I keep strolling through the narrow market streets, past the leopard skin belts, Bob Marley T shirts and even more genuine antiques. Genuine antiques are everywhere.
I’m feeling hungry. I should try some of the street food. Even though I am an experienced traveler, I’m not sure about the food here. Hygiene? Not the best. Not sure about the ingredients either. I am pretty adventurous, but don’t know if I can handle what I see in front of me.
I am at the door of the “Don’t Mind Your Wife” chop bar; next door to the “Dr No Regrets” watch repairers. The Chop bar menu tells me they have the best Banku and Tilapia. It entices me in with the promise of “Madam Moko’s” special Fufu and light soup. Chicken, beef and goat all on the menu. Head, feet, beaks and innards all included.
I should really try something different. “Come on, be Continue reading
So many things look familiar here.
The main road, pockmarked with potholes. Reddish brown sores on black skin. The sandy gravel sidewalk that constantly, irritatingly surrenders its upper layers. A fine film of dust insinuates itself into the folds of my pants, covers my exposed toes, sticks onto the velcro straps of my expensive sandals, subverting the trappings of another more affluent world. Not a good place for video cameras, recording devices or jogging with headphones.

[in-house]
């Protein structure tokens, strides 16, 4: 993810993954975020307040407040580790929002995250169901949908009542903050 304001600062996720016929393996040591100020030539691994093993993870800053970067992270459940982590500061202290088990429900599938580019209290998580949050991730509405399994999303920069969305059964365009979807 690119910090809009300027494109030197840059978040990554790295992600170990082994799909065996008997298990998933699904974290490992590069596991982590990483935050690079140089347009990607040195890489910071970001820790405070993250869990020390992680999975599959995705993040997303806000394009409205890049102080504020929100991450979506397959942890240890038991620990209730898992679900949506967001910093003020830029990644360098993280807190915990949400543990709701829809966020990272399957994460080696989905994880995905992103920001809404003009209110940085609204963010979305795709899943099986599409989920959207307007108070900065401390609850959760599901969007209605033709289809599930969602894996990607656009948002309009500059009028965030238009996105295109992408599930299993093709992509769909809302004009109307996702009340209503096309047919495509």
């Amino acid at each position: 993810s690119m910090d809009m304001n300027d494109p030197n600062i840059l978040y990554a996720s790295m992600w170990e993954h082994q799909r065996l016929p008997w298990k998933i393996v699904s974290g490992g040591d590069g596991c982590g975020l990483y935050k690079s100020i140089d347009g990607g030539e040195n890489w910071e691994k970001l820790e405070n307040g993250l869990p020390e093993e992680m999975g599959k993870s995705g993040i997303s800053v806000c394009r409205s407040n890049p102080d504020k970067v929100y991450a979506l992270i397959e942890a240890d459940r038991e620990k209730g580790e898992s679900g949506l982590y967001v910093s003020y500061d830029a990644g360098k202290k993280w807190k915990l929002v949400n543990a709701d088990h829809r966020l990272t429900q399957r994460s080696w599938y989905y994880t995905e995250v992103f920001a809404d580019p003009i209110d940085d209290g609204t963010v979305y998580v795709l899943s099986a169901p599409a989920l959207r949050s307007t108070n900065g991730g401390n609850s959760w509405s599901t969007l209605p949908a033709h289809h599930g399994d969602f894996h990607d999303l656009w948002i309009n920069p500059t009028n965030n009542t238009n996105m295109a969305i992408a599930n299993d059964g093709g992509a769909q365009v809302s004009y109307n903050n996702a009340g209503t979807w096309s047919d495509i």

Even the people look familiar here. I feel like I know them. Sure, they look different. But I recognise the types. I know their life. I know who they are. At least I think I do. But they don’t know me.
The vibrant atmosphere on the streets is irresistible. I am drawn to it. An assault on the senses.
Little boys in rags, playing and fighting on the street. Some of them working. Shoeshine boys, same brush for black or brown shoes, haggling over the special price for the foreigner. Kids who should be learning in school, learning on the street. Ten year olds kicking in to support the family. One of them wants to polish my sandals.